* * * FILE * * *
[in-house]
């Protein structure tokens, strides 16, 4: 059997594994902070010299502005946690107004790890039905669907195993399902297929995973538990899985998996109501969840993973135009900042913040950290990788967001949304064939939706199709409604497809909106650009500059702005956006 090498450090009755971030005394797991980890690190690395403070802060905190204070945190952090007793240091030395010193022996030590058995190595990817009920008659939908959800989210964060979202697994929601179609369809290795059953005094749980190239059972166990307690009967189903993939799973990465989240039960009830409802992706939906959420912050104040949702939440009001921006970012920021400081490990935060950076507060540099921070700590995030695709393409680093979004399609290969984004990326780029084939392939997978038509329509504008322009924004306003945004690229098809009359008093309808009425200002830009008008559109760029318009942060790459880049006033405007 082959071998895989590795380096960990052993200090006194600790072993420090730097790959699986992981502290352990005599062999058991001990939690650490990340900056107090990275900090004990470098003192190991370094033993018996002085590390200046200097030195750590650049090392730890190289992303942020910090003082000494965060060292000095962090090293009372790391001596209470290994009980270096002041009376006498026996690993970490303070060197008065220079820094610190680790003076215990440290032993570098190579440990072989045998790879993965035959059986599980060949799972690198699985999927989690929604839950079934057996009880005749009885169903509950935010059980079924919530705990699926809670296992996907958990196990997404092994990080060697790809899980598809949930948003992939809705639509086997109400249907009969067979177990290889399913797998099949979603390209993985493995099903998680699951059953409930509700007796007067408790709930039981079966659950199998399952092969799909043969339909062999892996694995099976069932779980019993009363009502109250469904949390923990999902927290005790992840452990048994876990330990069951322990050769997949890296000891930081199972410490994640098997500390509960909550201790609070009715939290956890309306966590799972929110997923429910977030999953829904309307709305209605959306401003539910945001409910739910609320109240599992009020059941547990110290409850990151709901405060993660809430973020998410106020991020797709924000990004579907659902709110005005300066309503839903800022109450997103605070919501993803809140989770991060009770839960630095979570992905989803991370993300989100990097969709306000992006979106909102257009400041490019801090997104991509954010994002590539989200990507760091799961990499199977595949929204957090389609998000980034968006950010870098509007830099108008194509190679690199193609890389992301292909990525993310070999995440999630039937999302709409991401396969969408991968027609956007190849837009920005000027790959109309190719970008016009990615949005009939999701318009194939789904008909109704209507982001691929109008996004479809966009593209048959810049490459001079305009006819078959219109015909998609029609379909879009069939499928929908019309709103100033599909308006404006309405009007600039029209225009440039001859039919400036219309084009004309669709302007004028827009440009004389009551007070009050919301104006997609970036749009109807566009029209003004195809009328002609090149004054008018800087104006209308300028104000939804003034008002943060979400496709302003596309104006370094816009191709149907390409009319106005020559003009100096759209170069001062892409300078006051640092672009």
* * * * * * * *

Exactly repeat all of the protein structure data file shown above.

[in-house]
């Protein structure tokens, strides 16, 4: 059997594994902070010299502005946690107004790890039905669907195993399902297929995973538990899985998996109501969840993973135009900042913040950290990788967001949304064939939706199709409604497809909106650009500059702005956006 090498450090009755971030005394797991980890690190690395403070802060905190204070945190952090007793240091030395010193022996030590058995190595990817009920008659939908959800989210964060979202697994929601179609369809290795059953005094749980190239059972166990307690009967189903993939799973990465989240039960009830409802992706939906959420912050104040949702939440009001921006970012920021400081490990935060950076507060540099921070700590995030695709393409680093979004399609290969984004990326780029084939392939997978038509329509504008322009924004306003945004690229098809009359008093309808009425200002830009008008559109760029318009942060790459880049006033405007 082959071998895989590795380096960990052993200090006194600790072993420090730097790959699986992981502290352990005599062999058991001990939690650490990340900056107090990275900090004990470098003192190991370094033993018996002085590390200046200097030195750590650049090392730890190289992303942020910090003082000494965060060292000095962090090293009372790391001596209470290994009980270096002041009376006498026996690993970490303070060197008065220079820094610190680790003076215990440290032993570098190579440990072989045998790879993965035959059986599980060949799972690198699985999927989690929604839950079934057996009880005749009885169903509950935010059980079924919530705990699926809670296992996907958990196990997404092994990080060697790809899980598809949930948003992939809705639509086997109400249907009969067979177990290889399913797998099949979603390209993985493995099903998680699951059953409930509700007796007067408790709930039981079966659950199998399952092969799909043969339909062999892996694995099976069932779980019993009363009502109250469904949390923990999902927290005790992840452990048994876990330990069951322990050769997949890296000891930081199972410490994640098997500390509960909550201790609070009715939290956890309306966590799972929110997923429910977030999953829904309307709305209605959306401003539910945001409910739910609320109240599992009020059941547990110290409850990151709901405060993660809430973020998410106020991020797709924000990004579907659902709110005005300066309503839903800022109450997103605070919501993803809140989770991060009770839960630095979570992905989803991370993300989100990097969709306000992006979106909102257009400041490019801090997104991509954010994002590539989200990507760091799961990499199977595949929204957090389609998000980034968006950010870098509007830099108008194509190679690199193609890389992301292909990525993310070999995440999630039937999302709409991401396969969408991968027609956007190849837009920005000027790959109309190719970008016009990615949005009939999701318009194939789904008909109704209507982001691929109008996004479809966009593209048959810049490459001079305009006819078959219109015909998609029609379909879009069939499928929908019309709103100033599909308006404006309405009007600039029209225009440039001859039919400036219309084009004309669709302007004028827009440009004389009551007070009050919301104006997609970036749009109807566009029209003004195809009328002609090149004054008018800087104006209308300028104000939804003034008002943060979400496709302003596309104006370094816009191709149907390409009319106005020559003009100096759209170069001062892409300078006051640092672009």